Setting up a Sample Node.js Project for Monitoring

We will create a very simple Node.js Express application to demonstrate the capturing of metrics in Graphite and StatsD.

Express is the most popular Node.js framework to create microservices. We’ll use a library open-sourced by Uber called express-statsD to capture the response times and status code metrics and send it to StatsD.

First, let’s set up the package.json file, which is a manifest file that describes the dependencies of our node application. The sample package.json to be used is given below:


    "name": "node-statsd-example",
    "version": "1.0.0",
    "description": "",
    "main": "index.js",
    "scripts": {
        "test": "echo \"Error: no test specified\" && exit 1"
    "author": "",
    "license": "ISC",
    "dependencies": {
        "express-statsd": "^0.3.0",
        "express": "^4.17.1"


Now we will write the code for our application which creates two endpoints, hooks up the middleware to send the information to StatsD, and responds with either success or failure:


const express = require("express");
const app = express();
const expressStatsd = require("express-statsd");


function statsd(path) {
    return function (req, res, next) {
        var method = req.method || "unknown_method";
        req.statsdKey = ["http", method.toLowerCase(), path].join(".");

app.get("/", statsd("root"), (req, res) => {
    if (between(0, 10) > 5) {
    res.send("Response from a simple GET API");

app.get("/products", statsd("products"), (req, res) => {
    if (between(0, 10) > 5) {
    res.send("Response from a simple GET API");

app.listen(8000, () => {
    console.log("Node server started on port 8000");

function between(min, max) {
    return Math.floor(Math.random() * (max - min) + min);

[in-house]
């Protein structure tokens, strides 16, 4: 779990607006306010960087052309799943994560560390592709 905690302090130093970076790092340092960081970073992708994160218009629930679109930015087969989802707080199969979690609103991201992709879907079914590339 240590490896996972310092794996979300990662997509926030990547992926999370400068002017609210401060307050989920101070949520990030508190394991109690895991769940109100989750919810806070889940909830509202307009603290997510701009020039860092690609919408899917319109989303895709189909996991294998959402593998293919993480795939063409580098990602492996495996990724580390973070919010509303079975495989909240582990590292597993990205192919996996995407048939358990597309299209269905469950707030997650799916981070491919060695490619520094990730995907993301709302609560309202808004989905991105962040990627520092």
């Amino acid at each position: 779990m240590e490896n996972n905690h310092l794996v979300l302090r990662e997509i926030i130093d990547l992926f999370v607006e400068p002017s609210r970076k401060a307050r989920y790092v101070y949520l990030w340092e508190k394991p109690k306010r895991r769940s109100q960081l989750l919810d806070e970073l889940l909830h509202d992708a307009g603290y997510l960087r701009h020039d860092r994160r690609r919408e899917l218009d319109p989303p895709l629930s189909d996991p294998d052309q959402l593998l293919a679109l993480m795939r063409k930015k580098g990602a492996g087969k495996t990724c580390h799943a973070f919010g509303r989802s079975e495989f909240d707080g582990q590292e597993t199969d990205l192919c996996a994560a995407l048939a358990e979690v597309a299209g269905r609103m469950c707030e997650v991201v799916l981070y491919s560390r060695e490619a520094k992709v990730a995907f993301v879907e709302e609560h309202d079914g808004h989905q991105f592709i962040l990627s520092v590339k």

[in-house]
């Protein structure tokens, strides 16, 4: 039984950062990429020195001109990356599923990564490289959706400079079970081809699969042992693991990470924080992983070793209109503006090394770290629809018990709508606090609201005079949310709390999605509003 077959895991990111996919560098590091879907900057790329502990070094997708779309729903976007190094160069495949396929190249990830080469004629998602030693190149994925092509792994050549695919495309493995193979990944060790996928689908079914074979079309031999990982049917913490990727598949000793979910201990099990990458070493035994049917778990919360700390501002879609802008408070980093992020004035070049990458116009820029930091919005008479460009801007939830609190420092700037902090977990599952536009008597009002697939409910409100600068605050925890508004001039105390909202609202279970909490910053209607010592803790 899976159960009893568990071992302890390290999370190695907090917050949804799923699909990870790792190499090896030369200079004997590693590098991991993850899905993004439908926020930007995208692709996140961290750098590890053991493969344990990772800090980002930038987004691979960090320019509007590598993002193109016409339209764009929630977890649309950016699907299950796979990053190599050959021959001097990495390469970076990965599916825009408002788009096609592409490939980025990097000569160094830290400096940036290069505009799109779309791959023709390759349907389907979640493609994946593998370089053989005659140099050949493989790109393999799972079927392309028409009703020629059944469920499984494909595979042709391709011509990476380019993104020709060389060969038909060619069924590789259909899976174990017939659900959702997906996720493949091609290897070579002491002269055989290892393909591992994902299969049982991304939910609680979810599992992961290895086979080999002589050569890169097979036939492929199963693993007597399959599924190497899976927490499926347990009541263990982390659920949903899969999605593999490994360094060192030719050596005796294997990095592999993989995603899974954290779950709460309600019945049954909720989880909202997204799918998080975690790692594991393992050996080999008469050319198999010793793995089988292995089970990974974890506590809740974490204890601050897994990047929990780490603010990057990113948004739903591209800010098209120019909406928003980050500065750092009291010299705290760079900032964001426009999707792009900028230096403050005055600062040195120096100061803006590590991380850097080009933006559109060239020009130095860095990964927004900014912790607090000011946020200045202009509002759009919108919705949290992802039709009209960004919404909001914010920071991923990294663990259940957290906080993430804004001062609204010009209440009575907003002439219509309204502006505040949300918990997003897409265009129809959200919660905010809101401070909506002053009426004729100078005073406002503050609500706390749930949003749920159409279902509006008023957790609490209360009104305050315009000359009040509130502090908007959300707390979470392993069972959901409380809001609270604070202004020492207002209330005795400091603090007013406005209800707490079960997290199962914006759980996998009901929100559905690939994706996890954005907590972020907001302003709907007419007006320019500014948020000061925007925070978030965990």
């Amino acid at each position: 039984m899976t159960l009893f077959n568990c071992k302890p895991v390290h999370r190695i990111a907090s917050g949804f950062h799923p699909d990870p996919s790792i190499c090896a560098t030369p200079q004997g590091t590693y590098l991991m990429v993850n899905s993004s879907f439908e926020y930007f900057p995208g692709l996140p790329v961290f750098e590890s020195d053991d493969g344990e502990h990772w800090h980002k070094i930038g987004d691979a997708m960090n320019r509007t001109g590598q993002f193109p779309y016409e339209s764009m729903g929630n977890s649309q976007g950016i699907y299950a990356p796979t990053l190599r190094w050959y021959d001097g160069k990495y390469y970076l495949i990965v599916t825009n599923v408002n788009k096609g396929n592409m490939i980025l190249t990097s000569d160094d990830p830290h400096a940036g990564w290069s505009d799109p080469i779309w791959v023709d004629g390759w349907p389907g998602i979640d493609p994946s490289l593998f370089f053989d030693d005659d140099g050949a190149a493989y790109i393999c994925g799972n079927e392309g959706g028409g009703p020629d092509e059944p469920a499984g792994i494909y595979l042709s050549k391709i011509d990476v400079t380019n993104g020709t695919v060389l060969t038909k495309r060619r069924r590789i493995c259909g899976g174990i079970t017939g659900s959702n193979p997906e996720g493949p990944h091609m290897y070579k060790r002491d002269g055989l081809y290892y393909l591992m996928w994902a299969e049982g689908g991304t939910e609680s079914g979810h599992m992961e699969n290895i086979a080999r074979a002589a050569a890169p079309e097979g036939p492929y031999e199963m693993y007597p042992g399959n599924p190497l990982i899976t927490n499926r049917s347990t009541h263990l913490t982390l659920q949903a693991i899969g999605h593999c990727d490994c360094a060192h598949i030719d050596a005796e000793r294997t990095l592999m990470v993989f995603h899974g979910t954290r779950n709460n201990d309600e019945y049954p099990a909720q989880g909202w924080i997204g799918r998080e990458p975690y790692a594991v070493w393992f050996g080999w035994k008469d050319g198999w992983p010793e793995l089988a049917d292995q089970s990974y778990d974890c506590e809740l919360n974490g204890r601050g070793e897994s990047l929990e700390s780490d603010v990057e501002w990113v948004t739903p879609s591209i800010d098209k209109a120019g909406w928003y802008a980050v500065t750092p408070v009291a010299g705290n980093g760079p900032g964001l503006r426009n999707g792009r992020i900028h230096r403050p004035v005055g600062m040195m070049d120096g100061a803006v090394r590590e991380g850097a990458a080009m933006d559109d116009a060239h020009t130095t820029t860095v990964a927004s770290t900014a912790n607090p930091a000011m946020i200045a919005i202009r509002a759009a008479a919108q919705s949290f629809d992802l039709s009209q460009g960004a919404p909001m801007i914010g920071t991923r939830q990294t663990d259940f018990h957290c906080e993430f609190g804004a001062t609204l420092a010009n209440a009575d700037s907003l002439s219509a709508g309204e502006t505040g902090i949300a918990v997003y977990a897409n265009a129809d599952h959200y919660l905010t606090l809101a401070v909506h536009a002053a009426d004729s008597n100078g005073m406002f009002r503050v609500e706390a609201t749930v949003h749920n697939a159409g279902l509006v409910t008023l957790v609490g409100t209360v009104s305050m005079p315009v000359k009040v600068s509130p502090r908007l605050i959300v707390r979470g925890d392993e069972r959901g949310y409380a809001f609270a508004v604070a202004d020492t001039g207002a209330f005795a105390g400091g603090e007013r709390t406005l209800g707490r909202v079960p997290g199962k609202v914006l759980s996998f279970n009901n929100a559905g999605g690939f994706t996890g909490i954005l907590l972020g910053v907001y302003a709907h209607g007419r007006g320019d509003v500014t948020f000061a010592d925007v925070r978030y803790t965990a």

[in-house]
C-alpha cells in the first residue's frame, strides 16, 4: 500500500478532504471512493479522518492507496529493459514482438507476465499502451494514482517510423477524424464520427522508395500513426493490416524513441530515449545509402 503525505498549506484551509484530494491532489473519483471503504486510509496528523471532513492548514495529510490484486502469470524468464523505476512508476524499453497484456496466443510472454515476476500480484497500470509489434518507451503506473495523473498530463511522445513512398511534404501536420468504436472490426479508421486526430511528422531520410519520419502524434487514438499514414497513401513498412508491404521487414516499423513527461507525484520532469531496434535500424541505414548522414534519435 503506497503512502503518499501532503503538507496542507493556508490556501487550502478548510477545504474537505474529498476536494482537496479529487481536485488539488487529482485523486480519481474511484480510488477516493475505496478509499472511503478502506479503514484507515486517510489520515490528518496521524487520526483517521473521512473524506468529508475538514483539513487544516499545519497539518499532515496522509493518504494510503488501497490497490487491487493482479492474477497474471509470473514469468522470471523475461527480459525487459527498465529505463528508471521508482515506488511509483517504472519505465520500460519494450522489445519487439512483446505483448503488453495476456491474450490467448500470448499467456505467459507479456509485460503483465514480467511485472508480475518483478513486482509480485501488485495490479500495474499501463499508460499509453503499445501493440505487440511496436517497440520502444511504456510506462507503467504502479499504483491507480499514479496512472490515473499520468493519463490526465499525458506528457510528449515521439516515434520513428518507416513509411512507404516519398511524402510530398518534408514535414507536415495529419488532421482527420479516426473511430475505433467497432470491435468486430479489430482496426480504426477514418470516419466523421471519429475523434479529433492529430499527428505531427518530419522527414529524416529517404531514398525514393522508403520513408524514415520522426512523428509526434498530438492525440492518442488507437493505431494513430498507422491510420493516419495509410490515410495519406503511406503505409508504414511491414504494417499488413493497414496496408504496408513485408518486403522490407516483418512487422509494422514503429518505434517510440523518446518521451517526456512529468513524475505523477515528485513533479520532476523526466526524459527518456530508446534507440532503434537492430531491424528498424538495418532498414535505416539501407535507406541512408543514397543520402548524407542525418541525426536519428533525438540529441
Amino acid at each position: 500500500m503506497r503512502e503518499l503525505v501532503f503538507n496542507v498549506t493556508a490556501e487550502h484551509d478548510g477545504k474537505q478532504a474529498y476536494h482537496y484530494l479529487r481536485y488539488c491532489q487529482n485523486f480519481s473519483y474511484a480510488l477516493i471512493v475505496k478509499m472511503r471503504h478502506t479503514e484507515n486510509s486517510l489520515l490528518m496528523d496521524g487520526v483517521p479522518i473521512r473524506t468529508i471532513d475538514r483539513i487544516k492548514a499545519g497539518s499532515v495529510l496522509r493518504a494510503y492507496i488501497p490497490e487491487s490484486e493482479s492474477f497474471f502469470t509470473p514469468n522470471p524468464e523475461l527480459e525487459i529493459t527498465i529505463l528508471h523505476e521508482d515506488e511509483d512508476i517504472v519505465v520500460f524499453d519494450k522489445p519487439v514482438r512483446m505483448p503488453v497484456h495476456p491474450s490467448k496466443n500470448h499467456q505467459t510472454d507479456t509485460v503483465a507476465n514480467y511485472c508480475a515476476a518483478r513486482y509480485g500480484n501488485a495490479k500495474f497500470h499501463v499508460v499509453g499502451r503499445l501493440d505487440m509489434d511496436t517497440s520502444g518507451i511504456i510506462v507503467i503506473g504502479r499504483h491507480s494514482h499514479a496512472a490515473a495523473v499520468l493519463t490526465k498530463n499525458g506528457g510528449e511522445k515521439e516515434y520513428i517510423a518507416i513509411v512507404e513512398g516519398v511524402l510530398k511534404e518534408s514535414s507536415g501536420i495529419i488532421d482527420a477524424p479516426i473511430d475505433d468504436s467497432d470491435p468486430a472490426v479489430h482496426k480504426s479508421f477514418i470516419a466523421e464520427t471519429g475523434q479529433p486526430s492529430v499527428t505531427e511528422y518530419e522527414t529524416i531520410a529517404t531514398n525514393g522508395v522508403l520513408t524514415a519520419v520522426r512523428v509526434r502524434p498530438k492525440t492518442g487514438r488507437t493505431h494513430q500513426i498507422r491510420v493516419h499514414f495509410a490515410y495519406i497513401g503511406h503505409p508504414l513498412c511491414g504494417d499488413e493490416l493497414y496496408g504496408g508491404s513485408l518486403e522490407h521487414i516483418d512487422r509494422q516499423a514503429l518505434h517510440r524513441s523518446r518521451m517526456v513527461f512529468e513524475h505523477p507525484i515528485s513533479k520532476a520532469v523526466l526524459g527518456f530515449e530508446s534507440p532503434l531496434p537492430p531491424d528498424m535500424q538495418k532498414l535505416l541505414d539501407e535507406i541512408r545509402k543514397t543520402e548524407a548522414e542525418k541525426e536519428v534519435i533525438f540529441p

Save both the files as package.json and app.js inside a directory and run the application by executing “npm install” and then “node app.js”. Once the application is running, browse to endpoints http://localhost:8000/ and http://localhost:8000/products to execute the endpoints.


Plotting the Visualizations on Grafana

Let’s head over to Grafana and create the visualizations for the metrics currently being emitted through our application. Create a new Dashboard in Grafana and add a new graph visualization. We will choose the data source as Graphite and construct the query to represent the response time of our endpoints. In the end, the configuration should look like below:




The above dashboard represents Latency Per Route. In a similar way, we can plot many interesting metrics such as Average Latency, No. of 5xx Errors and Request Rate.

If we add those visualizations just mentioned, we can create a dashboard that looks like this for our node.js application:




You can also put up alerts on these visualizations if they exceed some critical threshold value. Check out Grafana Dashboards from Basic to Advanced to learn how to set up Grafana alerts, and build custom dashboards.


In this article, we saw how easy it is to set up the Node.js monitoring dashboard with the help of Graphite, StatsD, and Grafana. 

MetricFire also provides production-ready Hosted Graphite and Hosted Grafana along with many other benefits so that users can focus on building their applications, and let MetricFire take care of managing the scalability and storage of their metrics.

Sign up for the MetricFire free trial to set up Graphite and build Grafana dashboards now. You can also book a demo and talk to the MetricFire team about how you can best set up your monitoring stack.